Now, I have zero faith in the Russian news media, but this article should be required reading for anyone wishing to learn about weasel words and innuendo. Get a load of this one:

In Britain, analysts said, the Kremlin's English-language news outlets heavily favored the campaign for the country to leave the European Union, despite their claims of objectivity.

Does the NYT seriously believe that Brexiters read RT and Sputnik news wire? Of course not. They're trying to create fear, uncertainty, and doubt by drumming up fears about the Rooskies, the current villain of the Left. These statements may be deceptive but not technically false. Google's truth engine would melt down trying to solve them.

In fact the traditional media have distorted and misrepresented the news for decades and gotten away with it. Conservatives blame them for turning American opinion against the Vietnam war, resulting in its takeover by Communists and the slaughter and oppression of thousands of South Vietnamese. If Google and other sites set themselves up as arbiters of truth, these and many other inconvenient facts could disappear. And I suspect that would be just fine for editorial writers at CNET.

Entire books have been written about the bias and inaccuracy of the news media. A recent survey showed that only 6% of the public have ‘a lot’ of trust in the mass media. So maybe they're just scared of losing revenue.

But even Mark Zuckerberg recognizes the danger. Take the claim that NASA faked the moon landing. If Google were to block sites making this claim, would the claim disappear? Not a chance. It would be taken as further proof of a conspiracy, and this time they would have a good point. The only solution is to present the evidence and allow people to decide for themselves.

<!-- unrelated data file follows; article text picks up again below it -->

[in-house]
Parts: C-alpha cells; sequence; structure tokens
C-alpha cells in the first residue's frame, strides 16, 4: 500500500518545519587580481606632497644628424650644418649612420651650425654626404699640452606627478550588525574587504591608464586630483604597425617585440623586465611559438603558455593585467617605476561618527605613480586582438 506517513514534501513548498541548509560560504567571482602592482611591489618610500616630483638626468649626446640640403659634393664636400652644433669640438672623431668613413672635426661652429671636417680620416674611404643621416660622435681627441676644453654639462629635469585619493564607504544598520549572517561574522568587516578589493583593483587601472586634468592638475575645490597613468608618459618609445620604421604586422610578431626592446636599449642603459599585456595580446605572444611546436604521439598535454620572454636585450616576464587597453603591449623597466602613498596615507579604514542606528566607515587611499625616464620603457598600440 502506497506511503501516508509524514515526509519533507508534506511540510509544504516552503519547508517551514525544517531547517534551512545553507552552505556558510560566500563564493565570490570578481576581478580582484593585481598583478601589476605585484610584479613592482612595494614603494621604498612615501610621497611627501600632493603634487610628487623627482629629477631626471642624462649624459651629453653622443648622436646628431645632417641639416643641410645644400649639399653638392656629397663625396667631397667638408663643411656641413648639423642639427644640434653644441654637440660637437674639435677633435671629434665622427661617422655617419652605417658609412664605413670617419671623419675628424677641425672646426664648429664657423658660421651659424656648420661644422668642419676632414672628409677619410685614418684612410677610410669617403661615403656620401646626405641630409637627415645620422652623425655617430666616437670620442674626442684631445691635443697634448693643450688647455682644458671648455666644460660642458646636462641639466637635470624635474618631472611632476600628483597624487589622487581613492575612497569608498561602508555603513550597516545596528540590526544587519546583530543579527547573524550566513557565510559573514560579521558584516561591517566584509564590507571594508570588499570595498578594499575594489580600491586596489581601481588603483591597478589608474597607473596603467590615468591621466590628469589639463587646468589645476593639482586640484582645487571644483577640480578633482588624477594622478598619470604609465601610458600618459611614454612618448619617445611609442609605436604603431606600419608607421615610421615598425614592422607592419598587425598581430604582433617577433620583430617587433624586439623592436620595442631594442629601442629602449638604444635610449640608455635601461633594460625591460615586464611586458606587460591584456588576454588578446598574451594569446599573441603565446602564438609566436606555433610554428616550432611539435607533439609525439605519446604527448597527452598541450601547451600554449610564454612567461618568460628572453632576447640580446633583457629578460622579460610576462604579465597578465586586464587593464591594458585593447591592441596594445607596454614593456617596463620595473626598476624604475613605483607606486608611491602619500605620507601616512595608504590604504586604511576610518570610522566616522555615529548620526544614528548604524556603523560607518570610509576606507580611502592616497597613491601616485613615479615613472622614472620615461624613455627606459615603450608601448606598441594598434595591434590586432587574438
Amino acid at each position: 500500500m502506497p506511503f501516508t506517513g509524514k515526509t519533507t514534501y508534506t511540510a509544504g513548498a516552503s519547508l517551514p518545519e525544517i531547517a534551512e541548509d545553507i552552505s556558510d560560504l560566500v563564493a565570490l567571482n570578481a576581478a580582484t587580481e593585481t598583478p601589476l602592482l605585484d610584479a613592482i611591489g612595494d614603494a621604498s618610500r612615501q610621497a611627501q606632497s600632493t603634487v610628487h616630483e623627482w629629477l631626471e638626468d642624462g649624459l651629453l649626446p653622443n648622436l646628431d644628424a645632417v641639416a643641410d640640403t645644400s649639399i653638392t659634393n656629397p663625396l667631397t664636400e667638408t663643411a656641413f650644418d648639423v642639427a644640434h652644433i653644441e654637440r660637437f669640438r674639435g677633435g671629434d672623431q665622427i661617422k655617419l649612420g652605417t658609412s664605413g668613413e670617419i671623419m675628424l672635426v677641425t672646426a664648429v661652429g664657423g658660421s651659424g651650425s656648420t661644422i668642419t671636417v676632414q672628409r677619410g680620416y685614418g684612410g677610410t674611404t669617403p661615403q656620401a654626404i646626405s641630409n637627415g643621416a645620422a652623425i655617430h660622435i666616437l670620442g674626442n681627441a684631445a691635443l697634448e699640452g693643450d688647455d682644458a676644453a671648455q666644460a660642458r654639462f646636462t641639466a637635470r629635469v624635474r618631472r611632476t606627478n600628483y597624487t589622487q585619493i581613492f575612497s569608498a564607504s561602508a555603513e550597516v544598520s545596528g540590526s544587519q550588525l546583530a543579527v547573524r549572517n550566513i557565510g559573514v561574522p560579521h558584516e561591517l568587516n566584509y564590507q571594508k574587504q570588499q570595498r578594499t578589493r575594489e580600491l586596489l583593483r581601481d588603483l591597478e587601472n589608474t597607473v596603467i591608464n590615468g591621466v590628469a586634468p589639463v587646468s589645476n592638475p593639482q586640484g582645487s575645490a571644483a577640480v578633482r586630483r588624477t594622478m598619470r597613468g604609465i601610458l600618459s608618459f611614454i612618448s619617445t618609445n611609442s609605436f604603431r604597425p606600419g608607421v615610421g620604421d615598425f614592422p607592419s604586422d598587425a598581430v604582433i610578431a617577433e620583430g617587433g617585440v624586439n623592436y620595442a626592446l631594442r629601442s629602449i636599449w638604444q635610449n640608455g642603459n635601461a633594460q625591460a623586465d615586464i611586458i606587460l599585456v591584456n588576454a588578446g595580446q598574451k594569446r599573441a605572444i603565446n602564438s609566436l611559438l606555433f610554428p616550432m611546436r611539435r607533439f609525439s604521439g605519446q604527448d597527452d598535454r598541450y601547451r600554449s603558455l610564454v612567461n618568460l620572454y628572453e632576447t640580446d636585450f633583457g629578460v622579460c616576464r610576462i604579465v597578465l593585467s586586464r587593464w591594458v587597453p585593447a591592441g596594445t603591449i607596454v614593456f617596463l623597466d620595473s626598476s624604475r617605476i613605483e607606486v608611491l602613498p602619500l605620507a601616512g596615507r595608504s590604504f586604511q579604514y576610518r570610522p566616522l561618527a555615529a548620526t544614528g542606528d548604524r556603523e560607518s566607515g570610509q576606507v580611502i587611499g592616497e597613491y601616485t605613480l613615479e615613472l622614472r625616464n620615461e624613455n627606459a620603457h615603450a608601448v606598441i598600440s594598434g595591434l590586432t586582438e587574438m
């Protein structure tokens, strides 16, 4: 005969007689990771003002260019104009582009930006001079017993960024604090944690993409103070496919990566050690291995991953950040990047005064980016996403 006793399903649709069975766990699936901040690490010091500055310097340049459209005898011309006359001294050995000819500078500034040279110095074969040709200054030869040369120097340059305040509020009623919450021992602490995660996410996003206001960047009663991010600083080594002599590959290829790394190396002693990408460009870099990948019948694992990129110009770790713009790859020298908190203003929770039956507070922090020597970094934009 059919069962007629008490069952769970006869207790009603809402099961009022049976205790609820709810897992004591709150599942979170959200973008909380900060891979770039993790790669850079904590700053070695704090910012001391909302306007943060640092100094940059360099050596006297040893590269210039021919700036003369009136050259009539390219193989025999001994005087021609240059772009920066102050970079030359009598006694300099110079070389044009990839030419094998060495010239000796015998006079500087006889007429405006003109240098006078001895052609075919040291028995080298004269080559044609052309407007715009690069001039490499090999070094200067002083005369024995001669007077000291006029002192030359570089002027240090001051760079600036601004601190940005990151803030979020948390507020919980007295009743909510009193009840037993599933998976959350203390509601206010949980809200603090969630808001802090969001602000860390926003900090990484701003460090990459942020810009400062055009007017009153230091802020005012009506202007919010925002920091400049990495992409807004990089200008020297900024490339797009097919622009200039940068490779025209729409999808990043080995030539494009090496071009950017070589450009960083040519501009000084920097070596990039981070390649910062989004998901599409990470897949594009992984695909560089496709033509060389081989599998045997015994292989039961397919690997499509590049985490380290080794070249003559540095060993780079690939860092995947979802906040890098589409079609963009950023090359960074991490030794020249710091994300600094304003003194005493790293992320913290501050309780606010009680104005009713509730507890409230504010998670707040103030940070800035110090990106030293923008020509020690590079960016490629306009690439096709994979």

Whenever a powerful organization decides what is true, truth becomes political. In the USSR, the government decided the scientific consensus was that acquired traits were inherited. Thousands of biologists were fired for disagreeing; many were executed. Biology and neuroscience in Russia fell far behind the West and remain so to this day.

How do I know this is true? I use multiple sources. I evaluate it against my experience in life and in my reading of the scientific literature. And I use Internet sources such as online encyclopedias, which are somewhat accurate on some topics and not at all accurate on others.

In case you think I'm overreacting, remember that liberals got within inches of making global warming skepticism a crime. Now in their anger about their favorite candidate losing the election, they're trying to turn the Internet into a tool of propaganda. This must not happen. Google and other big companies must resist the urge to become the world's arbiters of truth.

What is false one day can become dogma the next. Only a few years ago the consensus view was that stress caused stomach ulcers. If Google had censored people saying that bacteria caused ulcers, we might never have known the truth.

Just yesterday I was searching for any reports about hydrogen sulfide exposure leading to Parkinson's disease. I didn't find any, but now I wonder: what if these reports were blocked because some search engine decided they're false? No anecdotal reports, a hypothesis becomes unviable, and maybe a cure is missed.

Two days ago I saw an article claiming that Darwin's theory of evolution was false. (Here's another one that is actually rather witty.) Google would undoubtedly flag these, because they run against the consensus view. But even these articles are valuable: they keep scientists on our toes and they remind us that other opinions exist.

The Internet is an essential resource for science. Don't let politics destroy it.

Update, nov 18 2016 7:17 am

The LA Times reports that a professor of communication at Merrimack College has put together a list of “fake news” sites that she thinks should be blocked. The list includes The Onion, Daily Currant, and political sites the the learned professor dislikes such as LewRockwell.com, Infowars, Redstate, Zerohedge and Breitbart. The list has since been taken down (a copy is here) but it has already been turned into a Chrome plug-in. (h/t Infowars.com).

Last edited nov 18 2016, 7:45 am